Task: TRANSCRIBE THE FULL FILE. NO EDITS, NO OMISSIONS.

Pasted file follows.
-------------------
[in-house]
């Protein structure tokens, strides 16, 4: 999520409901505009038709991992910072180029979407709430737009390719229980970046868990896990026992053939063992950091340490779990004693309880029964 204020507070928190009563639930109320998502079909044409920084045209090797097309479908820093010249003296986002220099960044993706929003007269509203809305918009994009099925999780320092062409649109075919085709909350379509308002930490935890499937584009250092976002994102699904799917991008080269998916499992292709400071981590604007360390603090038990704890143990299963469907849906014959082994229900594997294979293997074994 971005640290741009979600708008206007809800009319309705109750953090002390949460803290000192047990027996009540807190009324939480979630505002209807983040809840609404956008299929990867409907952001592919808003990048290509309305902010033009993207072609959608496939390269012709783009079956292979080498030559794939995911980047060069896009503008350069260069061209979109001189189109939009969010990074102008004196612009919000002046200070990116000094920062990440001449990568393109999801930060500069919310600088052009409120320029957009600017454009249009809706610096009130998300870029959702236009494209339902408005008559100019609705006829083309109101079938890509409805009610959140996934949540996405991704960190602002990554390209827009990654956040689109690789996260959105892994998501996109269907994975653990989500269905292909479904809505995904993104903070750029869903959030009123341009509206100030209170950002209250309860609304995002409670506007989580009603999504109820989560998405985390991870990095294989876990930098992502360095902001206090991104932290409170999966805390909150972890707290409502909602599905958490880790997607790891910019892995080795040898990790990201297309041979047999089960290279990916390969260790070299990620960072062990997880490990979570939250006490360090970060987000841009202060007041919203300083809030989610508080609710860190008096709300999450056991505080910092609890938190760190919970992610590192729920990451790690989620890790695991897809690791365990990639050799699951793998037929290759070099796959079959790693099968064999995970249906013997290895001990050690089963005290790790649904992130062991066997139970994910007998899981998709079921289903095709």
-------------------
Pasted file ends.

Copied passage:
[in-house]
């Protein structure tokens, strides 16, 4: 999520409901505009038709991992910072180029979407709430737009390719229980970046868990896990026992053939063992950091340490779990004693309880029964 204020507070928190009563639930109320998502079909044409920084045209090797097309479908820093010249003296986002220099960044993706929003007269509203809305918009994009099925999780320092062409649109075919085709909350379509308002930490935890499937584009250092976002994102699904799917991008080269998916499992292709400071981590604007360390603090038990704890143990299963469907849906014959082994229900594997294979293997074994 971005640290741009979600708008206007809800009319309705109750953090002390949460803290000192047990027996009540807190009324939480979630505002209807983040809840609404956008299929990867409907952001592919808003990048290509309305902010033009993207072609959608496939390269012709783009079956292979080498030559794939995911980047060069896009503008350069260069061209979109001189189109939009969010990074102008004196612009919000002046200070990116000094920062990440001449990568393109999801930060500069919310600088052009409120320029957009600017454009249009809706610096009130998300870029959702236009494209339902408005008559100019609705006829083309109101079938890509409805009610959140996934949540996405991704960190602002990554390209827009990654956040689109690789996260959105892994998501996109269907994975653990989500269905292909479904809505995904993104903070750029869903959030009123341009509206100030209170950002209250309860609304995002409670506007989580009603999504109820989560998405985390991870990095294989876990930098992502360095902001206090991104932290409170999966805390909150972890707290409502909602599905958490880790997607790891910019892995080795040898990790990201297309041979047999089960290279990916390969260790070299990620960072062990997880490990979570939250006490360090970060987000841009202060007041919203300083809030989610508080609710860190008096709300999450056991505080910092609890938190760190919970992610590192729920990451790690989620890790695991897809690791365990990639050799699951793998037929290759070099796959079959790693099968064999995970249906013997290895001990050690089963005290790790649904992130062991066997139970994910007998899981998709079921289903095709």